Buenos Aires, Viernes, 20 de Mayo
26 octubre, 2020 23:00 Imprimir

OMC – Propuestas sobre comercio de servicios relacionados con el medio ambiente y la agricultura



Los Miembros de la OMC debatieron sobre cuestiones relativas al acceso a los mercados para los servicios relacionados con el medio ambiente y la agricultura en una reunión informal del Consejo del Comercio de Servicios en Sesión Extraordinaria celebrada el 21 de octubre. El debate surgió de dos comunicaciones en las que se ponía de relieve el papel del comercio de servicios en la sostenibilidad ambiental y las cadenas de valor agrícolas.

Under discussion was a communication on market access issues related to environmental services put forward by Australia, Canada, Mexico, New Zealand, Switzerland and the United Kingdom. The co-sponsors of the communication underscored the positive linkages between services trade and environmental protection and argued that liberalization of environmental services would contribute to an economically sustainable recovery from the pandemic.

In the classification system used for services in the WTO, environmental services include sewage, refuse disposal, sanitation, noise abatement, cleaning of exhaust gases and environmental protection services. Members had discussed an earlier proposal on environmental services in September 2019.  In the paper discussed at the meeting, the co-sponsors put forward a list of other services sectors relevant to environmental issues, such as engineering, architectural, distribution, construction and consulting services, and expressed interest in improved commitments in these areas.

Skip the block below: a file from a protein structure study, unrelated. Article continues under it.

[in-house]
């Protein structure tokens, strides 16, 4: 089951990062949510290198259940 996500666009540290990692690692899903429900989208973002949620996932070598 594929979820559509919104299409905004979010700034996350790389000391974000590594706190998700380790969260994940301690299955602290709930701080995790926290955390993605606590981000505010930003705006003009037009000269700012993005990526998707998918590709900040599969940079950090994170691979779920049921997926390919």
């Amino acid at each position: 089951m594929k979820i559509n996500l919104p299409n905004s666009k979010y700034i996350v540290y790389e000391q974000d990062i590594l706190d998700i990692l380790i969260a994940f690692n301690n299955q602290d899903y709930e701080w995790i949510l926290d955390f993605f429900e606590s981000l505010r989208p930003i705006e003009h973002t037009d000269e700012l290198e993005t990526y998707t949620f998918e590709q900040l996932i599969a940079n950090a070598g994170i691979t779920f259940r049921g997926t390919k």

Since the Uruguay Round of trade negotiations concluded in 1994, many members have undertaken environmental commitments in their regional trade agreements that go beyond those made under the WTO’s General Agreement on Trade in Services (GATS).

At the same meeting, Australia, Canada, Chile, New Zealand and Uruguay introduced a communication highlighting the importance of agriculture-related services to agricultural production and value chains. They argued that the liberalization of agriculture-related services would help mitigate the health, economic and social challenges arising from the COVID-19 pandemic, notably by reducing bottlenecks in food value chains and strengthening the resilience of food systems across the world.

In their communication, the co-sponsors expressed interest in better GATS commitments in the following services sub-sectors as most relevant for agriculture: services incidental to agriculture; hunting and forestry; veterinary services; commission agents’ services; wholesale trade services; and retailing services.

Several members intervened and provided their views on the two communications. Discussions are set to continue at a subsequent meeting of the Special Session later this year.


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